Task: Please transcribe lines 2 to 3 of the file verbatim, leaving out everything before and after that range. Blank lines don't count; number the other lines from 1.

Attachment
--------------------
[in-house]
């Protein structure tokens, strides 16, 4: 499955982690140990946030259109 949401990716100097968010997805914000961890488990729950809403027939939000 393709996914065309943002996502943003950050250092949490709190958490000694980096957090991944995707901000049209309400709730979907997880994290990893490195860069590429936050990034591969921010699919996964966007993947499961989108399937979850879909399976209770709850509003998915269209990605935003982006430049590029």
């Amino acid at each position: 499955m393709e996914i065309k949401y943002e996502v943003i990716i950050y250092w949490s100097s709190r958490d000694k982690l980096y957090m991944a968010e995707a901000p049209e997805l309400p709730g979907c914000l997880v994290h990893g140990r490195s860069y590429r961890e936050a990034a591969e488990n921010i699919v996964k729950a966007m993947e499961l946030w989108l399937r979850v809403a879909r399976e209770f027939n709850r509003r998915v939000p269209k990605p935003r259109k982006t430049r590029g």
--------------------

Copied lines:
């Protein structure tokens, strides 16, 4: 499955982690140990946030259109 949401990716100097968010997805914000961890488990729950809403027939939000 393709996914065309943002996502943003950050250092949490709190958490000694980096957090991944995707901000049209309400709730979907997880994290990893490195860069590429936050990034591969921010699919996964966007993947499961989108399937979850879909399976209770709850509003998915269209990605935003982006430049590029």
């Amino acid at each position: 499955m393709e996914i065309k949401y943002e996502v943003i990716i950050y250092w949490s100097s709190r958490d000694k982690l980096y957090m991944a968010e995707a901000p049209e997805l309400p709730g979907c914000l997880v994290h990893g140990r490195s860069y590429r961890e936050a990034a591969e488990n921010i699919v996964k729950a966007m993947e499961l946030w989108l399937r979850v809403a879909r399976e209770f027939n709850r509003r998915v939000p269209k990605p935003r259109k982006t430049r590029g």